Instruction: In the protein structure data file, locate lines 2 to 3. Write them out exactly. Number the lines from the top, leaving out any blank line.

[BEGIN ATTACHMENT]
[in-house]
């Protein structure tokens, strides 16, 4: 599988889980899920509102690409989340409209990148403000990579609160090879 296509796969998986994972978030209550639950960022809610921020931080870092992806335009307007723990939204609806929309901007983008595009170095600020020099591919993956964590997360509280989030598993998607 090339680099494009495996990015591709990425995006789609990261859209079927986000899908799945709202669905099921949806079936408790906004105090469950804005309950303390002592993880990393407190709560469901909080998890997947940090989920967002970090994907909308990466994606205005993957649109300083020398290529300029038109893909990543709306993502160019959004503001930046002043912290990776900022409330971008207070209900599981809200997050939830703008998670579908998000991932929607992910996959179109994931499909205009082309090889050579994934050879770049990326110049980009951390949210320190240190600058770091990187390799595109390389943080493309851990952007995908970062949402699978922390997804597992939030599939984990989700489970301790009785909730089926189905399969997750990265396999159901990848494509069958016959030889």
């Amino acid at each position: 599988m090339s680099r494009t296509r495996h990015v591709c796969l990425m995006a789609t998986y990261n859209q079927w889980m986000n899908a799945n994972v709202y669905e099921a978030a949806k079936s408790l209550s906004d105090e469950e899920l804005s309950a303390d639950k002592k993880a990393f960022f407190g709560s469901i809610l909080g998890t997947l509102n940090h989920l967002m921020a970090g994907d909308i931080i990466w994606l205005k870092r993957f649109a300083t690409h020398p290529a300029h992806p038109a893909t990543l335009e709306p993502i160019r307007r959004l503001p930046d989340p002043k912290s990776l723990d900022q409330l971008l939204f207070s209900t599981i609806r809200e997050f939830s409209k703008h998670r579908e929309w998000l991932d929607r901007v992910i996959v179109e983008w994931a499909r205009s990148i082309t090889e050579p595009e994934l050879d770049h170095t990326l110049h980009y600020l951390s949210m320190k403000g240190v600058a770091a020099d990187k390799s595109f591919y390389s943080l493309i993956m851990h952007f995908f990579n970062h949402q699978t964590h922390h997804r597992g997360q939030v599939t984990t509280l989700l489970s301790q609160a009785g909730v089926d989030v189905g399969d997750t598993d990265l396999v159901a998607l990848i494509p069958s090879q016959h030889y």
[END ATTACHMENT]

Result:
């Protein structure tokens, strides 16, 4: 599988889980899920509102690409989340409209990148403000990579609160090879 296509796969998986994972978030209550639950960022809610921020931080870092992806335009307007723990939204609806929309901007983008595009170095600020020099591919993956964590997360509280989030598993998607 090339680099494009495996990015591709990425995006789609990261859209079927986000899908799945709202669905099921949806079936408790906004105090469950804005309950303390002592993880990393407190709560469901909080998890997947940090989920967002970090994907909308990466994606205005993957649109300083020398290529300029038109893909990543709306993502160019959004503001930046002043912290990776900022409330971008207070209900599981809200997050939830703008998670579908998000991932929607992910996959179109994931499909205009082309090889050579994934050879770049990326110049980009951390949210320190240190600058770091990187390799595109390389943080493309851990952007995908970062949402699978922390997804597992939030599939984990989700489970301790009785909730089926189905399969997750990265396999159901990848494509069958016959030889």
């Amino acid at each position: 599988m090339s680099r494009t296509r495996h990015v591709c796969l990425m995006a789609t998986y990261n859209q079927w889980m986000n899908a799945n994972v709202y669905e099921a978030a949806k079936s408790l209550s906004d105090e469950e899920l804005s309950a303390d639950k002592k993880a990393f960022f407190g709560s469901i809610l909080g998890t997947l509102n940090h989920l967002m921020a970090g994907d909308i931080i990466w994606l205005k870092r993957f649109a300083t690409h020398p290529a300029h992806p038109a893909t990543l335009e709306p993502i160019r307007r959004l503001p930046d989340p002043k912290s990776l723990d900022q409330l971008l939204f207070s209900t599981i609806r809200e997050f939830s409209k703008h998670r579908e929309w998000l991932d929607r901007v992910i996959v179109e983008w994931a499909r205009s990148i082309t090889e050579p595009e994934l050879d770049h170095t990326l110049h980009y600020l951390s949210m320190k403000g240190v600058a770091a020099d990187k390799s595109f591919y390389s943080l493309i993956m851990h952007f995908f990579n970062h949402q699978t964590h922390h997804r597992g997360q939030v599939t984990t509280l989700l489970s301790q609160a009785g909730v089926d989030v189905g399969d997750t598993d990265l396999v159901a998607l990848i494509p069958s090879q016959h030889y």